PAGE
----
Most patients with EBP respond well to appropriate therapy, with clinical signs improving within days of initiating treatment.1,3,6,7 Irregular therapy with repository parenteral corticosteroids and abrupt cessation of oral corticosteroid therapy are associated with the poorest clinical responses.13 After the start of treatment, peripheral eosinophilia resolves and radiographic improvement is seen in most patients.1,6 Relapse may be noted weeks to months after discontinuation of therapy in some cases.1,3 If relapse occurs, reinstitute therapy with the lowest corticosteroid dose that controlled clinical signs, and follow a slower dose-tapering regimen.


Canine eosinophilic bronchopneumopathy is proposed to result from a hypersensitivity condition that leads to eosinophilic infiltration of the lower airways and pulmonary parenchyma, manifesting clinically as a harsh, unrelenting cough. It can be differentiated from chronic bronchitis by its occurrence in young dogs most commonly, the predominance of eosinophils in airway samples, and the occasional finding of concomitant nasal discharge. Therapy consists of anti-inflammatory oral or inhaled corticosteroids or a combination of these drugs. Complete resolution of clinical signs is rare, and most patients require lifelong treatment.


The authors thank Dr. Stephan Carey for his assistance in reviewing this manuscript.

Christine M. Venema, DVM
Coretta C. Patterson, DVM, DACVIM
Department of Small Animal Clinical Sciences
College of Veterinary Medicine
Michigan State University
East Lansing, MI 48824


1. Clercx C, Peeters D, Snaps F, et al. Eosinophilic bronchopneumopathy in dogs. J Vet Intern Med 2000;14(3):282-291.

2. Clercx C, Peeters D. Canine eosinophilic bronchopneumopathy. Vet Clin North Am Small Anim Pract 2007;37(5):917-935.

3. Corcoran BM, Thoday KL, Henfrey JW, et al. Pulmonary infiltration with eosinophils in 14 dogs. J Small Anim Pract 1991;32(10):494-502.

4. Peeters D, Day MJ, Clercx C. Distribution of leucocyte subsets in bronchial mucosa from dogs with eosinophilic bronchopneumopathy. J Comp Pathol 2005;133(2-3):128-135.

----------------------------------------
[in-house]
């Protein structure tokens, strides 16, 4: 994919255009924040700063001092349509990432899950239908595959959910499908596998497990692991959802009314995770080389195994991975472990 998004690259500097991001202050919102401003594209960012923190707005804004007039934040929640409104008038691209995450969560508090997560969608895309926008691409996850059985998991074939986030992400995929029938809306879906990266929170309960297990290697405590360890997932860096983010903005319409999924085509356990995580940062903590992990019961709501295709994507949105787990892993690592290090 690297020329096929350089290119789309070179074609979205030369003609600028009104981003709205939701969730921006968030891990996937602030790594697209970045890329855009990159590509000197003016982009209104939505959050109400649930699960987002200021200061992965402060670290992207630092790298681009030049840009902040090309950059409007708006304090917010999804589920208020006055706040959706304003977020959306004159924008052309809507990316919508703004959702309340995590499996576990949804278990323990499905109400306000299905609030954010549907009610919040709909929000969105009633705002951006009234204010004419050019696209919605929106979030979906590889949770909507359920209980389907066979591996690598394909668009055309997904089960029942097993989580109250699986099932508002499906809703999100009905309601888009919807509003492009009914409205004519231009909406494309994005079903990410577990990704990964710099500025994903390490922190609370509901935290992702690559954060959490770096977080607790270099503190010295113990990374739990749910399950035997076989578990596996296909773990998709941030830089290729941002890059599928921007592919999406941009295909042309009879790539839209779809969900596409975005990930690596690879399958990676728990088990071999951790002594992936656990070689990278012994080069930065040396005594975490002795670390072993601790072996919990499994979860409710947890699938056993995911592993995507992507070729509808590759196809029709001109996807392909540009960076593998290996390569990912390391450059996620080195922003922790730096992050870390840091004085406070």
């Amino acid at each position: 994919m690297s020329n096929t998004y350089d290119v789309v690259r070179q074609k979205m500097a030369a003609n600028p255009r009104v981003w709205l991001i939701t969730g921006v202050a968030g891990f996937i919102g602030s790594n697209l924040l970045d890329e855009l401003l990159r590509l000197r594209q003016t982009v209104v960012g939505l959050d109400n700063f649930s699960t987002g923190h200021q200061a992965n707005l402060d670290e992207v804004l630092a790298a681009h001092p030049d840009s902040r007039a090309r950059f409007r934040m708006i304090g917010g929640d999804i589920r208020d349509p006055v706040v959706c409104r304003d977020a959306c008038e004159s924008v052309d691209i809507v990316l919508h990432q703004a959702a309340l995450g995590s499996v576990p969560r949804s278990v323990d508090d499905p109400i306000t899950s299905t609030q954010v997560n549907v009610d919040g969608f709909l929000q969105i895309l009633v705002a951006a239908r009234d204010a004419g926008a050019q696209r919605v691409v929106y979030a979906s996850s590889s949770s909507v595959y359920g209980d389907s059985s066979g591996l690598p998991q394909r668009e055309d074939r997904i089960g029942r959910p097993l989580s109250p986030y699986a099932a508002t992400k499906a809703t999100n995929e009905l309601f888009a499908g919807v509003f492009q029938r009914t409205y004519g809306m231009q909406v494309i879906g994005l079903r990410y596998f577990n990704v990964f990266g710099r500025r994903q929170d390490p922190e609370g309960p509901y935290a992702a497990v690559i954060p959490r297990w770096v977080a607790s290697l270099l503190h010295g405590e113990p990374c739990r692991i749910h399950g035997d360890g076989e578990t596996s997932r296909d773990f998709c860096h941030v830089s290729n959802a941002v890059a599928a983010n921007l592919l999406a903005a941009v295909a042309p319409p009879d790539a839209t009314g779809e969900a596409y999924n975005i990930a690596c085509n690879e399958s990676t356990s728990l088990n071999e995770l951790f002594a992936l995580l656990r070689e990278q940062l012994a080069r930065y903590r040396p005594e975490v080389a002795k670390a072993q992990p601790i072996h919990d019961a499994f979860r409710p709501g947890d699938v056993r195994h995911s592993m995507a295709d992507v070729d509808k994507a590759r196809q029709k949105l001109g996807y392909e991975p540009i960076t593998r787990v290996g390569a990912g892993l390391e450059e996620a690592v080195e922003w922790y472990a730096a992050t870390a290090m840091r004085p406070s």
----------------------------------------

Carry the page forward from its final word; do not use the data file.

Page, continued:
5. Clercx C, Peeters D, German AJ, et al. An immunologic investigation of canine eosinophilic bronchopneumopathy. J Vet Intern Med 2002;16(3):229-237.

6. Rajamäki MM, Järvinen AK, Sorsa T, et al. Clinical findings, bronchoalveolar lavage fluid cytology and matrix metalloproteinase-2 and -9 in canine pulmonary eosinophilia. Vet J 2002;163(2):168-181.

7. Moon M. Pulmonary infiltrates with eosinophilia. J Small Anim Pract 1992;33(1):19-23.

8. Cooper ES, Schober KE, Drost WT. Severe bronchoconstriction after bronchoalveolar lavage in a dog with eosinophilic airway disease. J Am Vet Med Assoc 2005;227(8):1257-1262.

9. Hawkins EC. Bronchoalveolar lavage. In: King LG, ed. Textbook of respiratory disease in dogs and cats. Philadelphia, Pa.: WB Saunders, 2004;118-128.

10. Peeters DE, McKiernan BC, Weisiger RM, et al. Quantitative bacterial cultures and cytological examination of bronchoalveolar lavage specimens in dogs. J Vet Intern Med 2000;14:534-541.

11. Cohn LA, DeClue AE, Reinero CR. Endocrine and immunologic effects of inhaled fluticasone propionate in healthy dogs. J Vet Intern Med 2008;22(1):37-43.

12. Bexfield NH, Foale RD, Davison LJ, et al. Management of 13 cases of canine respiratory disease using inhaled corticosteroids. J Small Anim Pract 2006;47(7):377-382.

13. Bauer T. Pulmonary hypersensitivity disorders. In: Kirk RW, ed. Current veterinary therapy X. Philadelphia, Pa.: WB Saunders, 1989;369-376.